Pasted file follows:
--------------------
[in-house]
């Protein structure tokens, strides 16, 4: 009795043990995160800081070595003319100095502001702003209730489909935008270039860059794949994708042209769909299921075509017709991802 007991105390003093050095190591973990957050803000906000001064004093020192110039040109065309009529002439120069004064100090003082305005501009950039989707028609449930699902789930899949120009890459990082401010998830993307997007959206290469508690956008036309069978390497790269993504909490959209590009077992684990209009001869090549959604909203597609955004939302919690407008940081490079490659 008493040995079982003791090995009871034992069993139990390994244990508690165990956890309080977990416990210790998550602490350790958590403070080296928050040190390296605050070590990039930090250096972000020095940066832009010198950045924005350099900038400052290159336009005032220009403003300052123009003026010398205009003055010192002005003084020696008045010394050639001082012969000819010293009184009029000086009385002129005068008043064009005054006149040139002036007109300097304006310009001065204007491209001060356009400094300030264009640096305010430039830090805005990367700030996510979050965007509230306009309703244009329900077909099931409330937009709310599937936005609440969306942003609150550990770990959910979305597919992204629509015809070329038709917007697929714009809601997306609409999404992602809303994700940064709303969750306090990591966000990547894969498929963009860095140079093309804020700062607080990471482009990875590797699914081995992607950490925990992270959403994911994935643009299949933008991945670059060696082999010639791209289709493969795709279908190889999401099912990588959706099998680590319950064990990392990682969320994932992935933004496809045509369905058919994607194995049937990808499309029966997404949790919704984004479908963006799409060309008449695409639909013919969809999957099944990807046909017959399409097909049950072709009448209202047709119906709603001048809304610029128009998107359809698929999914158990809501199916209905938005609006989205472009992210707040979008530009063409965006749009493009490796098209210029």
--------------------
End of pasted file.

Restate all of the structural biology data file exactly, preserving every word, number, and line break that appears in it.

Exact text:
[in-house]
């Protein structure tokens, strides 16, 4: 009795043990995160800081070595003319100095502001702003209730489909935008270039860059794949994708042209769909299921075509017709991802 007991105390003093050095190591973990957050803000906000001064004093020192110039040109065309009529002439120069004064100090003082305005501009950039989707028609449930699902789930899949120009890459990082401010998830993307997007959206290469508690956008036309069978390497790269993504909490959209590009077992684990209009001869090549959604909203597609955004939302919690407008940081490079490659 008493040995079982003791090995009871034992069993139990390994244990508690165990956890309080977990416990210790998550602490350790958590403070080296928050040190390296605050070590990039930090250096972000020095940066832009010198950045924005350099900038400052290159336009005032220009403003300052123009003026010398205009003055010192002005003084020696008045010394050639001082012969000819010293009184009029000086009385002129005068008043064009005054006149040139002036007109300097304006310009001065204007491209001060356009400094300030264009640096305010430039830090805005990367700030996510979050965007509230306009309703244009329900077909099931409330937009709310599937936005609440969306942003609150550990770990959910979305597919992204629509015809070329038709917007697929714009809601997306609409999404992602809303994700940064709303969750306090990591966000990547894969498929963009860095140079093309804020700062607080990471482009990875590797699914081995992607950490925990992270959403994911994935643009299949933008991945670059060696082999010639791209289709493969795709279908190889999401099912990588959706099998680590319950064990990392990682969320994932992935933004496809045509369905058919994607194995049937990808499309029966997404949790919704984004479908963006799409060309008449695409639909013919969809999957099944990807046909017959399409097909049950072709009448209202047709119906709603001048809304610029128009998107359809698929999914158990809501199916209905938005609006989205472009992210707040979008530009063409965006749009493009490796098209210029």